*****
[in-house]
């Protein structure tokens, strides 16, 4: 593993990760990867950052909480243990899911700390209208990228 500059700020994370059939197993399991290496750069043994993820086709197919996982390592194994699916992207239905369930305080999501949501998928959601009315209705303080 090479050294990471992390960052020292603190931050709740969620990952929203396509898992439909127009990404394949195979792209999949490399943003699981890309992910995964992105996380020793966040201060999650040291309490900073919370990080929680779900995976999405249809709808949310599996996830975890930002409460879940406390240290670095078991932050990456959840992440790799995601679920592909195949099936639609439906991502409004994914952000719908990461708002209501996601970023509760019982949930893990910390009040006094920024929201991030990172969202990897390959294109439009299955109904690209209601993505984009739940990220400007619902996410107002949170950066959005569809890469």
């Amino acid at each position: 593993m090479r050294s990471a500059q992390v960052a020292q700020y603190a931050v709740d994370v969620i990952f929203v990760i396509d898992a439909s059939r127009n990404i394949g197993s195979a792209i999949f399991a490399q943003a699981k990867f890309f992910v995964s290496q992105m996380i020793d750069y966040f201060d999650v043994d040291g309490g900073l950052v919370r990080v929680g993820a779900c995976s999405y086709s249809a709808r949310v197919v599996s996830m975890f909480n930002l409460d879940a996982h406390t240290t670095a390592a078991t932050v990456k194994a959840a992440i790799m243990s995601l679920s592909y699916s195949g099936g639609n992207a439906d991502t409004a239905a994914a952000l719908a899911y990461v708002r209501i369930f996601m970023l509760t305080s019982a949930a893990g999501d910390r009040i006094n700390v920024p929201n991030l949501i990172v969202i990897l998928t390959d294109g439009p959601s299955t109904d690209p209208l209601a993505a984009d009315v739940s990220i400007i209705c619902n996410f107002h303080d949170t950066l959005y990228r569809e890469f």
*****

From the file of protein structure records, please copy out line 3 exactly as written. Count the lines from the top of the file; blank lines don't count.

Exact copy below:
């Amino acid at each position: 593993m090479r050294s990471a500059q992390v960052a020292q700020y603190a931050v709740d994370v969620i990952f929203v990760i396509d898992a439909s059939r127009n990404i394949g197993s195979a792209i999949f399991a490399q943003a699981k990867f890309f992910v995964s290496q992105m996380i020793d750069y966040f201060d999650v043994d040291g309490g900073l950052v919370r990080v929680g993820a779900c995976s999405y086709s249809a709808r949310v197919v599996s996830m975890f909480n930002l409460d879940a996982h406390t240290t670095a390592a078991t932050v990456k194994a959840a992440i790799m243990s995601l679920s592909y699916s195949g099936g639609n992207a439906d991502t409004a239905a994914a952000l719908a899911y990461v708002r209501i369930f996601m970023l509760t305080s019982a949930a893990g999501d910390r009040i006094n700390v920024p929201n991030l949501i990172v969202i990897l998928t390959d294109g439009p959601s299955t109904d690209p209208l209601a993505a984009d009315v739940s990220i400007i209705c619902n996410f107002h303080d949170t950066l959005y990228r569809e890469f």